Regular blog spotters will be pleased to know that the amazing lady on the international desk was able to arrange a place in The Two Oceans Half Marathon for Nicky. This despite there being about a million people to deal with at the expo!!

For those who don’t know – Nicky’s training was abruptly halted 6 weeks ago when her calf muscle gave out. Intensive physio, rest and rehab has got her running again but she’d missed the major training runs.

We were both gutted. We’re still a bit sad not to be toeing the same start line but at least we will (hopefully) both experience the iconic finish at the end of our respective races.

And Cape Town is AMAZING.

I’m a lucky boy to be here in this wonderful place with the most amazing woman on earth…..

Never be the same again….

Never be the same again….

Sat not three feet from the gently rippling Caribbean sea, I turned the last of the 415 pages of Preparation For The Next Life by Atticus Lish. As a few beads of sweat from the wonderful, sweltering heat dripped onto the cover as I gazed at it in awe, I’m sure there was a tear or two amongst it. I would never quite be the same again. Heart-warming, heart-wrenching, heart-breaking, this brutal modern romance consumed me, amazed me, horrified me and illuminated me.

Desperate for more, yet exhausted from having my emotion squeezed to the end.

Set in post Iraq war New York, an unlikely couple emerge from the wreckage of their lives. Zou Lei is a Muslim illegal immigrant from the east, sucked into, spat out from, hidden from, persecuted by and constantly in fear of the authorities. Brad Skinner is a veteran of three active tours of Iraq and has been physically, emotionally and psychologically butchered in his few adult years to date.

A chance encounter in the maze of New York’s mess of an underground world, where a hidden (mostly illegal) immigrant community lives in a desperate economy all of its own, leads to comparing of muscles and rare laughter.

Zou Lei’s strength is her work ethic and single minded determination to make the most of her, apparently destitute, existence. Brad hitch-hikes into town, with the remainder of his forces pay out withering in his bank.

They, with their ragged clothes and lives, somehow find their souls alive.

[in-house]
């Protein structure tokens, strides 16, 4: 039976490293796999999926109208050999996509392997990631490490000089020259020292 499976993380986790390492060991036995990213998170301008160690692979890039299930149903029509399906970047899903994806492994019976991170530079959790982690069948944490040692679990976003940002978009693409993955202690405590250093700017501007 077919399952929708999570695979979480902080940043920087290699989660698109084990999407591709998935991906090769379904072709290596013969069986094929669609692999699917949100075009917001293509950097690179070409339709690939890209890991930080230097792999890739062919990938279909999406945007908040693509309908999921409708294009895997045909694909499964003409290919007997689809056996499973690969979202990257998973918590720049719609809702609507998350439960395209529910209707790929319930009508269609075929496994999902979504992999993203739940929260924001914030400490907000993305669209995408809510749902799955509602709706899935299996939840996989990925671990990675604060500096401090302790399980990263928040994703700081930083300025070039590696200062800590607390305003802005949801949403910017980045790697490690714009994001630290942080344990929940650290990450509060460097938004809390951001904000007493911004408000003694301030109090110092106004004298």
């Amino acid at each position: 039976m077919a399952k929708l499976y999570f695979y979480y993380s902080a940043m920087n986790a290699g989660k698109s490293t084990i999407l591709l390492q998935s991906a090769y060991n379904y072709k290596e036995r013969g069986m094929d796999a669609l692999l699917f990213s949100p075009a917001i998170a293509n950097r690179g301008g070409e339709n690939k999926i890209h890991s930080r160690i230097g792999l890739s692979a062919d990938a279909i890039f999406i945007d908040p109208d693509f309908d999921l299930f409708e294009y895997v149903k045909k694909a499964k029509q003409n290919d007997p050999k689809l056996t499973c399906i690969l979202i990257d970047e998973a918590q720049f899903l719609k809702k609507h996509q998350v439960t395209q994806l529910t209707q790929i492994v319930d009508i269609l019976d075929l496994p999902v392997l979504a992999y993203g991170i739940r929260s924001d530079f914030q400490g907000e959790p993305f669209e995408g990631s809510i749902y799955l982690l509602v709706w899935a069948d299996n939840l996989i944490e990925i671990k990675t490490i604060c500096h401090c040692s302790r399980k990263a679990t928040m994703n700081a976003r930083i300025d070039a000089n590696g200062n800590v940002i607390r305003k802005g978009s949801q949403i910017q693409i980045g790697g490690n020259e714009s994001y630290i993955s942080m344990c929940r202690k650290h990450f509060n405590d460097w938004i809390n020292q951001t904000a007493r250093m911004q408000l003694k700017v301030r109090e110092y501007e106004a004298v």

His desperation, her devotion, their private battles, their joint journey and the unlikely chaotic romance which ensues are dealt with in a style who’s prose is honest, clipped and, like the characters, on the verge of breaking. It’s like having a window into this couple’s world through filthy and cracked glass.

Wonderful.

Commentators, far more informed than I, have suggested that this tale of how the hopes of the hopeless are crushed by the inequality and heartlessness of a fast and selfish world is important in its belief that these tales need to be told. Fiction it may be, shockingly real it definitely is.

You’ll get no plot spoilers from me, but if you’re looking for a twee love story I’d perhaps recommend you avert you eyes.

It is a rare thing for a book to bring tears to my eyes, yet on this wonderful holiday we have just enjoyed, two books have managed to achieve just that. (Expect a review of the other soon)

A heartily recommended read.

No Problem

No Problem

I try, in these ramblings, to avoid politics, religion, in fact controversy of any kind. Sometimes I may say something which makes the occasional reader bristle. In general though, this blog is a designated place of safety….

asleep on airplaneSo, it is with some trepidation that I commence typing a little piece I scribbled on the overnight flight home. During which I repeatedly thought to myself, how DO people sleep on airplanes?!?

A (ficticious) character, who has moved into my head whilst I’m creating my ‘novel’ (yes, it IS happening…..slowly), is know to chant “god loves a trier, but does he trust the non-believers?”. My atheism forms part of my own belief system but certainly doesn’t intend to influence, nor comment on, anybody else’s. It just seemed something that this character would say.

 

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Christmas, Negril style

Whilst in the land of the birth of Rastafarianism, I saw a plaque with a fabulous saying carved into it. Think of those motivational or loving slogans found on pieces of home-art in The Range or Dunelm, but found in a beach market stall in Jamaica.